• Maximum Temperature - 26 Centigrade

  • Minimum Temperature - 16 Centigrade

  • Humidity - 78%

Jharkhand:
Climate of the state in general is tropical with hot summers and cold winters. There are regional variations and some parts of the state like Ranchi, Netarhat, and Parasnath have a pleasant climate even during the summers. Maximum rainfall takes place during the months from July to September that accounts for more than 90% of total rainfall in the state.


West Bengal:
West Bengal's climate varies between tropical savanna in the southern portions and humid sub-tropical in the north. There are four main seasons viz. summer, monsoon, a short autumn, and winter.

The delta region experiences more humidity in the atmosphere during summer season; the western highlands experience a dry summer like northern India, with day temperature ranging from 38 C to 45 C .

The nights are comparatively cool carrying moisture from the Bay of Bengal. The early summer is welcomed by brief squalls and thunderstorms known as Kalbaisakhi (Nor'westers). The state gets torrential rain between June and September.

The winter session starts from October and continues till February. The climate of the southern region during winter months is pleasant but there is heavy snowfall in the Himalayan regions.

Madhya Pradesh:
One of the most important aspects that determine the time of a pleasure trip to a place is undoubtedly its weather and climate. Madhya Pradesh, ocated in the geographic heart of India, is a land of varied topography. From hilly areas, dramatic ravines and forested plains to river basins, the place clasps myriad facets of nature in its lap. Moreover, with a land that extends to an area of about 3,08,144 sq km, climatic discrepancies and differences are noticed amongst its various regions. In the following lines, we offer you complete information on the weather of Madhya Pradesh.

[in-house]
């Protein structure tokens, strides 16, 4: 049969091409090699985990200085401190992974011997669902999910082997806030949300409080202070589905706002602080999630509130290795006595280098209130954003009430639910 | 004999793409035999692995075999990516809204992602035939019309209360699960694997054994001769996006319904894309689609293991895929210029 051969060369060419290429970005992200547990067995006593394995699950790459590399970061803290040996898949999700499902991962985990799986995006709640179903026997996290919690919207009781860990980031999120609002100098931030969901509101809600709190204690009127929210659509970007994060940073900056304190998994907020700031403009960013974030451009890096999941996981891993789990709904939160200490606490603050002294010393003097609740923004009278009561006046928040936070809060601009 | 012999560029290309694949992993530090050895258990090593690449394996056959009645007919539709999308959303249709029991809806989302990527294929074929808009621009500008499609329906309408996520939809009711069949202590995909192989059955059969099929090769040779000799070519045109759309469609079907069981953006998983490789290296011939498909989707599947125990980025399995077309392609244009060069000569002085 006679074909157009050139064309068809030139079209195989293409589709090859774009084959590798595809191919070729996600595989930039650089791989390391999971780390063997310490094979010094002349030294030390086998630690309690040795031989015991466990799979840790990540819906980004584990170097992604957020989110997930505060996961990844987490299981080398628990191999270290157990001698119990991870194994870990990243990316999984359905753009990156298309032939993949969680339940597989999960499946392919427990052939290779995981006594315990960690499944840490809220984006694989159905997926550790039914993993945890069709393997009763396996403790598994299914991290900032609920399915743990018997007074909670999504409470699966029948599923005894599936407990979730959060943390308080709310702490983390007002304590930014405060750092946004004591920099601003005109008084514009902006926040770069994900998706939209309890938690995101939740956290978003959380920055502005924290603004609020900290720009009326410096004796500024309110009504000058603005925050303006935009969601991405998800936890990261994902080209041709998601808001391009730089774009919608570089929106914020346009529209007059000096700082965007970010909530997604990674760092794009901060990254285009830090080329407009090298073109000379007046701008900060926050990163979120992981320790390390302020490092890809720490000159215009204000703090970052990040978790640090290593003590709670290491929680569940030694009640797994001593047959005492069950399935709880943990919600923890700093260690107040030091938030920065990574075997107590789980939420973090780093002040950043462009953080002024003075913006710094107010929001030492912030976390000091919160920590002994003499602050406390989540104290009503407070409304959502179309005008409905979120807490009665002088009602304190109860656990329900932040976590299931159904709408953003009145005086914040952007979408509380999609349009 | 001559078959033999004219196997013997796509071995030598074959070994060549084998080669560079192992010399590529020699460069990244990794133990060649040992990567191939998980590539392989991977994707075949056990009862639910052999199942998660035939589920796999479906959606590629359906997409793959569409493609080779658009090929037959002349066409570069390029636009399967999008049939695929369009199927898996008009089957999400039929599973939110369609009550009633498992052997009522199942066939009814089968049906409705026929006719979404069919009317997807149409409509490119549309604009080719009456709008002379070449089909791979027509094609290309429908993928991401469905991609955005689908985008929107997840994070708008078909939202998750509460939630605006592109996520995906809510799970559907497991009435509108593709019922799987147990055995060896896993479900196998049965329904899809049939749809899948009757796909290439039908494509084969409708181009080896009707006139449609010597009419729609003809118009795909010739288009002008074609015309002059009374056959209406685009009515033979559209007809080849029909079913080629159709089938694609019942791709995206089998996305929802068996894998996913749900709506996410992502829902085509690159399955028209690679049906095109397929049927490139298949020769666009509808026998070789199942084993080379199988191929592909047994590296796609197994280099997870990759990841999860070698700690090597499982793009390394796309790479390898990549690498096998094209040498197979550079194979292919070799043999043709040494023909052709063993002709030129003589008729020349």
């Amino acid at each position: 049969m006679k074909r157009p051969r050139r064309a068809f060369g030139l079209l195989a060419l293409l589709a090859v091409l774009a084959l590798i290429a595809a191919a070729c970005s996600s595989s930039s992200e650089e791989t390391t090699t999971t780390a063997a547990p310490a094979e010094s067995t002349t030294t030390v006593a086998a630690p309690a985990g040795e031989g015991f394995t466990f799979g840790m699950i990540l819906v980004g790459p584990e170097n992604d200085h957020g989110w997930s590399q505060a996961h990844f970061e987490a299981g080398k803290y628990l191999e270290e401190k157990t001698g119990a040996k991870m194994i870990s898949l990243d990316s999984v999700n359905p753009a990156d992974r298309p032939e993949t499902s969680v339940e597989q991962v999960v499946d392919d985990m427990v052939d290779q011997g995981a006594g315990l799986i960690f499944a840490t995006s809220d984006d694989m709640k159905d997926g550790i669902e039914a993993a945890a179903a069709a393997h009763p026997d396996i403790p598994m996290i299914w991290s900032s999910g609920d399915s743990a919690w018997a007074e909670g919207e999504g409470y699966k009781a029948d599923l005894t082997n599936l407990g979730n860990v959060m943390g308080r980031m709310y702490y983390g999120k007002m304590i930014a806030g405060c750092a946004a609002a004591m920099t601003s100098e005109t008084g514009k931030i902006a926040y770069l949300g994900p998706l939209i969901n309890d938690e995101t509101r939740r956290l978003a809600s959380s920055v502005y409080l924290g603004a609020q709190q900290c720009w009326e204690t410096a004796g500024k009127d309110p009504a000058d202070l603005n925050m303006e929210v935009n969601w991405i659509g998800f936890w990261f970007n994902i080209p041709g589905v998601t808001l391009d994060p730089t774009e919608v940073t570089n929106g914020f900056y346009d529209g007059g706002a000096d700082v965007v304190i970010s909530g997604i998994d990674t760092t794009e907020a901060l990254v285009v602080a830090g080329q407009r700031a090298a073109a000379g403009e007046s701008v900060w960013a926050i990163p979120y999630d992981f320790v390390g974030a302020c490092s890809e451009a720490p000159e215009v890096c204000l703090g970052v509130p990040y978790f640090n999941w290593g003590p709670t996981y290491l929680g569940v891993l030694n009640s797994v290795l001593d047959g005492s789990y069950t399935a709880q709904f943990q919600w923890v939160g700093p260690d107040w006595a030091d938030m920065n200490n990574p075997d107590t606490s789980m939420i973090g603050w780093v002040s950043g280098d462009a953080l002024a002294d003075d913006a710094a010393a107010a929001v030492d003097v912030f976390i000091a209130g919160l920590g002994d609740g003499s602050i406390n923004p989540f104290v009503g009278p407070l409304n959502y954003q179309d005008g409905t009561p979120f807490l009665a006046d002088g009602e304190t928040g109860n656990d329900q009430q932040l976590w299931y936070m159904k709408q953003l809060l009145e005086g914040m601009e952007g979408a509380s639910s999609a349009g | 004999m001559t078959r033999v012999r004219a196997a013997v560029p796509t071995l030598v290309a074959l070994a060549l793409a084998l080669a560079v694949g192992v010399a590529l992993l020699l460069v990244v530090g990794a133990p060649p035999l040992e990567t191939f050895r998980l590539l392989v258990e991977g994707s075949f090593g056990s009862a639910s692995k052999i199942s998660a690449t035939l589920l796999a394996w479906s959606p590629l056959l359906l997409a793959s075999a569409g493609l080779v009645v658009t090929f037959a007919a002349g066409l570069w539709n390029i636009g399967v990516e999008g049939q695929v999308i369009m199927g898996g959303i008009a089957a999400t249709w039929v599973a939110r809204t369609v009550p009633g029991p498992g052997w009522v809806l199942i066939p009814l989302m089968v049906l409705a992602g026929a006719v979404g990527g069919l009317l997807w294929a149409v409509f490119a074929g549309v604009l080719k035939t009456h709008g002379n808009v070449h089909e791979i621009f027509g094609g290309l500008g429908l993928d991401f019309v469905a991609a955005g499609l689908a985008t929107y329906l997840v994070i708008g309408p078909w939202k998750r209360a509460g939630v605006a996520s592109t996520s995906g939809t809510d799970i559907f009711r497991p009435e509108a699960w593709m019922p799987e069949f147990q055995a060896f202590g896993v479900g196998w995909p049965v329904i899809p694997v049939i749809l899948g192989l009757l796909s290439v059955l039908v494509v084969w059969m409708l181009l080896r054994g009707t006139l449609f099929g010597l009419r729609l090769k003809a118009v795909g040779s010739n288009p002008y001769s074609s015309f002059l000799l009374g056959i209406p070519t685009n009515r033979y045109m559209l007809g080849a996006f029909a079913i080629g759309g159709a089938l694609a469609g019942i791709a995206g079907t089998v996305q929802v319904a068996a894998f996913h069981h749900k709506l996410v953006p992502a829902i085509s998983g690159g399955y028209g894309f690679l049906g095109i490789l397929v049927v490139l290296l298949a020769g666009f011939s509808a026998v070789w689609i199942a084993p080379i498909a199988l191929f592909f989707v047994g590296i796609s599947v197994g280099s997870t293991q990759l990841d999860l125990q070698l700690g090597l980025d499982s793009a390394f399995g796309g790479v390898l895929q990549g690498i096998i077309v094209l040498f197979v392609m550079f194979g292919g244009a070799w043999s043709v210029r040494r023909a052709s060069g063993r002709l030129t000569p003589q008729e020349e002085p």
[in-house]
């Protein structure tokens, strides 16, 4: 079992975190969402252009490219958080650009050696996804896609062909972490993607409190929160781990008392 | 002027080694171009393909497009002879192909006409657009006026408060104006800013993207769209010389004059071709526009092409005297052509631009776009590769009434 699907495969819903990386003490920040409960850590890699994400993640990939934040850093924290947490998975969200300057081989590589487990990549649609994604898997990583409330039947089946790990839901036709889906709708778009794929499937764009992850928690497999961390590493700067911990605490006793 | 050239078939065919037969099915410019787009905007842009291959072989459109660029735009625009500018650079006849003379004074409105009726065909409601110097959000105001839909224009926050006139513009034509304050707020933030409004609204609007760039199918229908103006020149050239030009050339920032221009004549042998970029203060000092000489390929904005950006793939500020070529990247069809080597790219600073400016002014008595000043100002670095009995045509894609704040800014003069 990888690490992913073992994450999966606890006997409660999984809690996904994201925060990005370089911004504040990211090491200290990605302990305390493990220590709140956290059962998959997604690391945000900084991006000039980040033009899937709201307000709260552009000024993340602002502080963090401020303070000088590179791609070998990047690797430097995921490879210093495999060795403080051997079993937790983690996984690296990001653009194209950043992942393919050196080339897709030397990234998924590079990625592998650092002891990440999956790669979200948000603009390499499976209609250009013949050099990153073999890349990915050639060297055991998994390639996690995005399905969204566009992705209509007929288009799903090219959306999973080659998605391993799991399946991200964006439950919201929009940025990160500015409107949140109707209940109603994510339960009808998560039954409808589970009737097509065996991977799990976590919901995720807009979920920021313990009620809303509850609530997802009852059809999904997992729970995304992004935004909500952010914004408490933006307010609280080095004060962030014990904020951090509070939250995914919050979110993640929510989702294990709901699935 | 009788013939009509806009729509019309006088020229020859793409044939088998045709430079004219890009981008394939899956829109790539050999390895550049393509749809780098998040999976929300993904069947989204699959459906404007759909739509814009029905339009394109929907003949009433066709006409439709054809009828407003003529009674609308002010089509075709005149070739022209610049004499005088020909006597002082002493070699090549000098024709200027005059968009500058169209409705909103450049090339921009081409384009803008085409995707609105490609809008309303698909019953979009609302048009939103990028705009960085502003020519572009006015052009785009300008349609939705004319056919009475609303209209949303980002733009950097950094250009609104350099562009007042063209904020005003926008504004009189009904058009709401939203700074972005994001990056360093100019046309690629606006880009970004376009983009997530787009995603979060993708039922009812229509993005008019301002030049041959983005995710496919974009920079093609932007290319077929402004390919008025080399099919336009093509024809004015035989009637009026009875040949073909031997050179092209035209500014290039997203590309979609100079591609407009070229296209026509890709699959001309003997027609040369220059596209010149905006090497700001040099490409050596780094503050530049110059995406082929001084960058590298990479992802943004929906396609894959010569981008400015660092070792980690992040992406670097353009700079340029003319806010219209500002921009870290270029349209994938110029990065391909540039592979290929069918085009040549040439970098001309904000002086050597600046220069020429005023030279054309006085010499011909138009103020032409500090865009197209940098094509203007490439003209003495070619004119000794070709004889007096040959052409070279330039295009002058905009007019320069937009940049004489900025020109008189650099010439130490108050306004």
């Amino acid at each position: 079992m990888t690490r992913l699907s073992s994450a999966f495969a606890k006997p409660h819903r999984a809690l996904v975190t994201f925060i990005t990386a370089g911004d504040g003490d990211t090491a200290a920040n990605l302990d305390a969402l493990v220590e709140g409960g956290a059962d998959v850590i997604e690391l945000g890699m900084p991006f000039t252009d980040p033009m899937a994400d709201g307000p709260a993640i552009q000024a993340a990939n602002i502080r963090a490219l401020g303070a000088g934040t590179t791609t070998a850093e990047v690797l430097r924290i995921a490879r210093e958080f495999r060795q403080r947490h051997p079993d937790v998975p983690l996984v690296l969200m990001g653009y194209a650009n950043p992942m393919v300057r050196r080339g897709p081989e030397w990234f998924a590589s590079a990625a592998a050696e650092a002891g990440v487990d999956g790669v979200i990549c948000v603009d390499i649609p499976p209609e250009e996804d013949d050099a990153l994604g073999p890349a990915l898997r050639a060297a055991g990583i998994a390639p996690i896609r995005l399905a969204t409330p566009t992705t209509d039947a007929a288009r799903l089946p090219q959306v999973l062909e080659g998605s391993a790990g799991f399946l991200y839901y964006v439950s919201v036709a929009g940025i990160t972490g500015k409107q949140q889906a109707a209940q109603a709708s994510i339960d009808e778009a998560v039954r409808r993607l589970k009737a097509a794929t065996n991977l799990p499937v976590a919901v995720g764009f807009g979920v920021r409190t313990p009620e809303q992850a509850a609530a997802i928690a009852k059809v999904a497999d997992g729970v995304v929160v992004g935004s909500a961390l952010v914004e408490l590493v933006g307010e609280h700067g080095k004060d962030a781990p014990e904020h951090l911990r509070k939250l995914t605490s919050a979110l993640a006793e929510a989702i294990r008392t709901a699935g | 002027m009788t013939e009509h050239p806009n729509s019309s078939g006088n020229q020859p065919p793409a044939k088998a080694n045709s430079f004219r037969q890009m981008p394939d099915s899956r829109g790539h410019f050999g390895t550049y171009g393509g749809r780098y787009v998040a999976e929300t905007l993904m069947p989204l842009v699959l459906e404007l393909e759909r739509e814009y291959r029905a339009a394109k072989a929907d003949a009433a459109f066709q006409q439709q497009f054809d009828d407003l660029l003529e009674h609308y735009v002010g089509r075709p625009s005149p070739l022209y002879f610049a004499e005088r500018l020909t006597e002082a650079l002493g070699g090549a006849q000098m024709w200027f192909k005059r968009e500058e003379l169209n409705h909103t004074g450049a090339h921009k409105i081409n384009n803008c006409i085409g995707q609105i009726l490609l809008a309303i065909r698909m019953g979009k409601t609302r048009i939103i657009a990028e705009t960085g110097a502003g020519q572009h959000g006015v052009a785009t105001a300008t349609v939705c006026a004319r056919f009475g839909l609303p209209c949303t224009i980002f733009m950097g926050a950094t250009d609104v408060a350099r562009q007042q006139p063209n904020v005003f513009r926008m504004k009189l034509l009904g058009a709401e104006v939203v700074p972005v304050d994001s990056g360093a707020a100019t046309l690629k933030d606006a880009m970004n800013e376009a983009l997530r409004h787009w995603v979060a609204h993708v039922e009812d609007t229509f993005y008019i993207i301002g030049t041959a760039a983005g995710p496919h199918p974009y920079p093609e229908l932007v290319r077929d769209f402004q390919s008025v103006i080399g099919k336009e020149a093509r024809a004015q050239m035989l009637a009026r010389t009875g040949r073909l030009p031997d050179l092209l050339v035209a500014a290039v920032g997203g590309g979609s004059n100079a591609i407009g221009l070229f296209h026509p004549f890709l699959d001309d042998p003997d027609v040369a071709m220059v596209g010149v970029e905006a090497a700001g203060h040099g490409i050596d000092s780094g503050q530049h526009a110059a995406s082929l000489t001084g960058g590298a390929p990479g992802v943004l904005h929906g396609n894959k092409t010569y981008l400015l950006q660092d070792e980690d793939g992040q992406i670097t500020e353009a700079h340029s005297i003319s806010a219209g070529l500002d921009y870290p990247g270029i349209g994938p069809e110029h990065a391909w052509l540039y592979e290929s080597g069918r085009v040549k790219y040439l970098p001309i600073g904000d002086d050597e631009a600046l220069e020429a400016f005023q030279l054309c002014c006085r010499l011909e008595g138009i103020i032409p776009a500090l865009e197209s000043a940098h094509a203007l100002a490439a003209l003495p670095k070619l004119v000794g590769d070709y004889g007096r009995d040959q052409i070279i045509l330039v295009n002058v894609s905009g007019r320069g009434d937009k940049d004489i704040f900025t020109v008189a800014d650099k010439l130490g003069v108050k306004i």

Summer:
Madhya Pradesh experiences severe atrocities of the summer season. As the state falls in the Central Region of India and is located at a considerable distance from the sea, summers here are very extreme. The temperature starts ascending from the month of March. In this season, the mercury level soars to severe heights. In fact, May is probably the hottest month of the year in the state. Weather remains extremely hot and humid. The mean maximum temperature rises to around 42.5oC in the northern region. However, in most of the places, the mean maximum temperature remains around 35oC to 40oC.

Monsoon:
With the onset of June, the temperature slowly declines. Clouds envelop the sky, fed by the Arabian Sea and the Bay of Bengal, and bring a lot of changes to the climatic conditions of the state. Monsoon begins towards the end of June and lasts till September. The place experiences frequent spells of rain that enlivens the whip-lashed land of the summer. Maximum downpour happens between the months of June and September, with a little rainfall during December and January, due to the low pressure build up in the atmosphere. The average rainfall however varies from region to region.

Winter:
Unlike the scorching summer heat, winters in Madhya Pradesh remains extremely pleasant and bracing. The end of the monsoon season acts as the harbinger of the winter months. Between the months of November and February, it is winter season and it is in fact, the best time to plan a trip to the state. There is a sharp decline in the mercury level, especially during the months of December and January. The severity of the winters is generally experienced more in the northern regions of the state. The average winter temperature in the state ranges from 10oC to 27oC.

Chhattisgarh:
The climate of Chhattisgarh is mainly tropical. It is hot and humid because of its proximity to the Tropic of Cancer. It is dependent completely on the monsoons for rains.

Summer in Chhattisgarh is from April to June, and can be uncomfortably hot, with the mercury hitting the high 40's.